Robert Walker
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Also, please don't just read "inexperience and youth" and go into a frenzy. I do not mean it as an insult and I'm well aware that you've released a few titles.

Matt Walker
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I like what cousin Robert has to say.

Amir Barak
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In the end everything we use to develop games (and software in general) are tools in our belt. If you've just spent 2 weeks trying to optimize high level code where 2 days in assembly would have sufficed then writing high level code just wasted your time.

Code doesn't have to be portable, why should it, code needs to be working, correct and coherent.

Doesn't ship titles? are you kidding me? what do you think high level code turns into? not to mention you conveniently just forgotten about 30 years of video games...

James Podesta
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I guess that article is from a very "business" point of view. if you have X dollars to spend on a title, spending it on tool chain enhancements and designing a game that avoids 'requiring' low level type speed is probably good sense. I'm not sure think he must have low technical knowledge though. you aren't going to make cutting edge 60fps animation and physics that is on par with the competition if you don't have some serious low level coding in there somewhere. And customers WILL care if their game is chuggy, even if they don't understand why.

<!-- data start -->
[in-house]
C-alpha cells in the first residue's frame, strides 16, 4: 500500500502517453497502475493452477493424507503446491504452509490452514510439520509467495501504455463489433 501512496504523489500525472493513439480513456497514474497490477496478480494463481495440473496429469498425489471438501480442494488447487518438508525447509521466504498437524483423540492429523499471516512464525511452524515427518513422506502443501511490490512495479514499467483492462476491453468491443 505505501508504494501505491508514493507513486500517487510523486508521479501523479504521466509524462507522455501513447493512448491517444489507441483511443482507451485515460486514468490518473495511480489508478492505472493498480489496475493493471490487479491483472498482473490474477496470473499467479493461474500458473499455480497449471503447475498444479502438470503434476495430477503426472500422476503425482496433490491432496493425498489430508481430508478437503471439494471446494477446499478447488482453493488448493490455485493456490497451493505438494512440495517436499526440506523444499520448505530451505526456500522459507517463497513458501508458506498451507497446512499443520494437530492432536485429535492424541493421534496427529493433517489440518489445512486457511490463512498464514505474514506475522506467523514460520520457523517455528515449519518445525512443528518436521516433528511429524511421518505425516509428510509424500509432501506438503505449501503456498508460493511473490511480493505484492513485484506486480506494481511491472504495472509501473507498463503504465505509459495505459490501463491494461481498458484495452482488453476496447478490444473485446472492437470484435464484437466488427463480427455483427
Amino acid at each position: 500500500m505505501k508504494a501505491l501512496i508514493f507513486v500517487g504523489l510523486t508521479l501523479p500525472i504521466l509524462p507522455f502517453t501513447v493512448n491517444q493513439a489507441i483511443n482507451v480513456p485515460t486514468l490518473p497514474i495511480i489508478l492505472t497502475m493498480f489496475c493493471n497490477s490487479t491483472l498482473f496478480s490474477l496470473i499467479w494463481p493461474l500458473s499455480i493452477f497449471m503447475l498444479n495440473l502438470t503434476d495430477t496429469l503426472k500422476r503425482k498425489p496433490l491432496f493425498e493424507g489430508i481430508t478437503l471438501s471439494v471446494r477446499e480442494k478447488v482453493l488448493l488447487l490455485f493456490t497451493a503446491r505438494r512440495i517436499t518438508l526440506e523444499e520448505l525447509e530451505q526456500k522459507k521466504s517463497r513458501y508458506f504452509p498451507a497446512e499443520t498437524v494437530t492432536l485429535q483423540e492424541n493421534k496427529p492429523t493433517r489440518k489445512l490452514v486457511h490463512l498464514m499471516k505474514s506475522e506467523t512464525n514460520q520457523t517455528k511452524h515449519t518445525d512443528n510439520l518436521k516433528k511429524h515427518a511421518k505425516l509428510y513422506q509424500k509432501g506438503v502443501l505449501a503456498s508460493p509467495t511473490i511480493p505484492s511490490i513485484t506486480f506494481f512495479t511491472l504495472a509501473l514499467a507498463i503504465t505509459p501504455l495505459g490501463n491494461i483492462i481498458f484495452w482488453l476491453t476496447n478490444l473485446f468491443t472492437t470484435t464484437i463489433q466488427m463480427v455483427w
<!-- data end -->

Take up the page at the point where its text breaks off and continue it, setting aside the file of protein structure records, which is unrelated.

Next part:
Of course, if you're using an off-the-shelf engine (meaning someone ELSE wrote your lowlevel code for you) and you can design a game where the highlevel entity count isn't going into the 10,000s, then I don't see much place for lowlevel code.

David Klingler
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There is definitely value in low-level code, although not all of your programming has to be based on that. What is also significant is thinking low-level while programming high-level. We have powerful platforms now, but there is still a need for optimization.

I think I understand where Simon is coming from, and I don't completely disagree with what he has to say when comparing high level and low level coding, but I disagree on the point that low-level code is worthless. You probably shouldn't be worrying about coding as close to the hardware level as possible when you're making a breakout clone (just an example), but as said in previous comments, low-level code still has a lot of value when working on the next Crysis. The idea that low-level coding is "bad business" as he mentioned is somewhat true however in some cases.